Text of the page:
Precise optical neural stimulation is an essential element in the use of optogenetics to elicit predictable neural action potentials within the brain, but accessing specific neocortical layers, light scattering, columniation, and ease of tissue damage pose unique challenges to the device engineer. This dissertation presents the design, simulation, microfabrication, and characterization of the Utah Optrode Array (UOA) for precise neural tissue targeting through three main objectives: 1. Maskless wafer-level microfabrication of optical penetrating neural arrays out of soda- lime glass: Utah Optrode Array. 2. Utah Optrode Array customization using stereotactic brain atlases and 3D CAD modeling for optogenetic neocortical interrogation in small rodents and nonhuman primates. 3. Single optrode characterization of the UOA for neocortical illumination. Maskless microfabrication techniques were used to create 169 individual 9 × 9 arrays 3.85 mm × 3.85 mm with 1.1 mm long optrodes from a single two inch glass wafer. The 9 × 9 UOA was too large for precise targeting of the upper layers of the cortex in smaller animals such as mice, so an array customization method was developed using Solidworks and off-the-shelf brain atlases to create 8 × 6 arrays 3.45 mm × 2.45 mm with 400 μm long optrodes. Stereotactic atlases were imported into Solidworks, splined, and lofted together to create a single 3D CAD model of a specific region of interest in the brain. Chronic and acute brain trauma showed excellent results for the 8 × 6 arrays in C57BL/6 wild-type mice (Mus musculus) and macaque monkey (Macaca fascicularis). Simulation, characterization, and radiometric testing of a single optrode of the 9 × 9 array was necessary to prove the ability to transmit light directly to specific tissue. Zemax optical design software was used to predict the light transmission capabilities, and then these results were compared to actual bench-top results. Insertion loss was both predicted and measured to be 3.7 dB. Power budgeting showed 9% of the light was lost at the interfaces of the UOA’s backplane and tip in air, and 48% was lost through back-scattering, leaving 43% transmitting through the optrode with no measurable taper loss. Scanning electron microscopy showed small amounts of devitrification of the glass, and atomic force microscopy showed average surface roughness to be 13.5 nm and a root mean square roughness of 20.6 nm. The output beam was profiled in fluorescein dye with a total divergence angle of 63◦ with a cross over distance to adjacent beams at 255 μm.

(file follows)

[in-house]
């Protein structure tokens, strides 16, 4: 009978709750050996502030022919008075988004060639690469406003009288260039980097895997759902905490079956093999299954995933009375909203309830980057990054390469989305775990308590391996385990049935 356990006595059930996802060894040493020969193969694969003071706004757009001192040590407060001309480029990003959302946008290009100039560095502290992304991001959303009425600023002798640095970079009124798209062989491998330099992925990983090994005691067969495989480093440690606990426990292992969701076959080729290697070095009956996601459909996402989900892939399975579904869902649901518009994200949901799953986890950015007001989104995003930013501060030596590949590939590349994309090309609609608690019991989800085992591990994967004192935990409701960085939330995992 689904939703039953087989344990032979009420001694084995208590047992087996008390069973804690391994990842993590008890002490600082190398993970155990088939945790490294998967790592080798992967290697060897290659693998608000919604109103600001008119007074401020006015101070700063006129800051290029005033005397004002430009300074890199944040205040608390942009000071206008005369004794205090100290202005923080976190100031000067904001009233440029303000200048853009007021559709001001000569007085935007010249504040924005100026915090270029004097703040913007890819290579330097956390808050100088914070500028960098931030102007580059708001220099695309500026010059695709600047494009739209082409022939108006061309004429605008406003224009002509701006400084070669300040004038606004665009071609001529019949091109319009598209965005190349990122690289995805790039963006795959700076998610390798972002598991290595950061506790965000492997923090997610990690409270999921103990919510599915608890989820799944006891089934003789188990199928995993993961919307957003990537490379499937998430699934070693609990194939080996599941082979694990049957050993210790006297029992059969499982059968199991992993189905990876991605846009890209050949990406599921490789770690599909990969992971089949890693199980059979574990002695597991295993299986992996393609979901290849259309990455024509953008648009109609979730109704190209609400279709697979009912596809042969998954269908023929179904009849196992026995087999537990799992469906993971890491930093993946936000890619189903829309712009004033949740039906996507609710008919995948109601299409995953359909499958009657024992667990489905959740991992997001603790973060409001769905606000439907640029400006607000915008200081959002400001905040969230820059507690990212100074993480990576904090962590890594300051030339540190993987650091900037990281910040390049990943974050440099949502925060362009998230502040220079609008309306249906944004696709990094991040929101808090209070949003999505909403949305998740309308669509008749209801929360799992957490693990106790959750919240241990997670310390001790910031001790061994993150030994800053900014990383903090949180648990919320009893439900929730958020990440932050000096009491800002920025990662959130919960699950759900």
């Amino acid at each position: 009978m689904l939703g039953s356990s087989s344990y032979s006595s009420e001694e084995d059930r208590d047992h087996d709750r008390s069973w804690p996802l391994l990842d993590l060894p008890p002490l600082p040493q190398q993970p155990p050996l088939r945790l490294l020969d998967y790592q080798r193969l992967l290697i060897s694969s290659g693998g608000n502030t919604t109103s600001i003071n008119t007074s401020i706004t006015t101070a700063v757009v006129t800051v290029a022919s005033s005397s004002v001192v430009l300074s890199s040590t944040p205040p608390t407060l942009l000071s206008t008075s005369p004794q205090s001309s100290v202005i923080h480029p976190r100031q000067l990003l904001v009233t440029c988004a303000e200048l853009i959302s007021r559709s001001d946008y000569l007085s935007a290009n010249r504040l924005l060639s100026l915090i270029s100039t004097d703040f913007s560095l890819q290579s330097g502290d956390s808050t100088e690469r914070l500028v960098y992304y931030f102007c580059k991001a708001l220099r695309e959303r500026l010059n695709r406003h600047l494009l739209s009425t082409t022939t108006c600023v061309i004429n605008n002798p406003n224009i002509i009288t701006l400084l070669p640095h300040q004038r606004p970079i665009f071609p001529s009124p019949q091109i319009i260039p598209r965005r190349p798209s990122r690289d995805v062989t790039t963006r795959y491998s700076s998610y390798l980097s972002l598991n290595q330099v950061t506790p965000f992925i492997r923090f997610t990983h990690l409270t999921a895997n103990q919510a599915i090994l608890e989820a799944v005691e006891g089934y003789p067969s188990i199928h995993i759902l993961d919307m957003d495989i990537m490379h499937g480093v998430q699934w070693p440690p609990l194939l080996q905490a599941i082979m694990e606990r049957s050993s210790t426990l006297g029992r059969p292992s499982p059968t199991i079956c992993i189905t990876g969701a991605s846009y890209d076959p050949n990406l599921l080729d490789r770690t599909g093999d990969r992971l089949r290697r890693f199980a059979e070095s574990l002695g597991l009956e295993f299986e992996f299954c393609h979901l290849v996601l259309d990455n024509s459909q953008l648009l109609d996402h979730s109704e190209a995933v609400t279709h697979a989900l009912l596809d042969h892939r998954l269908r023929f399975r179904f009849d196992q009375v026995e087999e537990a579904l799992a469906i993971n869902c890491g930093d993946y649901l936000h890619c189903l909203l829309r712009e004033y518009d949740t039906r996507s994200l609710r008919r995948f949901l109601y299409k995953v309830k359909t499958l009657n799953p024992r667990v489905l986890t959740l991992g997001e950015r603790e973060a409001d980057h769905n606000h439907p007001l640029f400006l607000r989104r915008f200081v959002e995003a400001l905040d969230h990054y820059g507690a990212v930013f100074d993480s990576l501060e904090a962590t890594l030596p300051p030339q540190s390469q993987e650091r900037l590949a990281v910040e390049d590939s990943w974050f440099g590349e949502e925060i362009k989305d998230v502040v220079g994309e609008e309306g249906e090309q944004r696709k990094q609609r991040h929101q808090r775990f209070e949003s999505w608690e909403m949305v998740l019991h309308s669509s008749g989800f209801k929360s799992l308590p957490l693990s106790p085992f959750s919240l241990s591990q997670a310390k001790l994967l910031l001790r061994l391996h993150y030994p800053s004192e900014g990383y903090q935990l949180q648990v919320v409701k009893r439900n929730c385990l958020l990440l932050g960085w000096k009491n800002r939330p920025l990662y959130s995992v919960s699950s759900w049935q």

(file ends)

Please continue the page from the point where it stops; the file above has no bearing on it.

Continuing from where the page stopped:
|Commitee:||Clark, Gregory, Furse, Cynthia, Solzbacher, Florian, Tathireddy, Prashant|
|School:||The University of Utah|
|Department:||Electrical and Computer Engineering|
|School Location:||United States -- Utah|
|Source:||DAI-B 81/3(E), Dissertation Abstracts International|
|Subjects:||Electrical engineering, Neurosciences, Optics|
|Keywords:||Brain interfaces, MEMS, MOEMS, Neural stimulation, Neurophotonics, Optogenetics|
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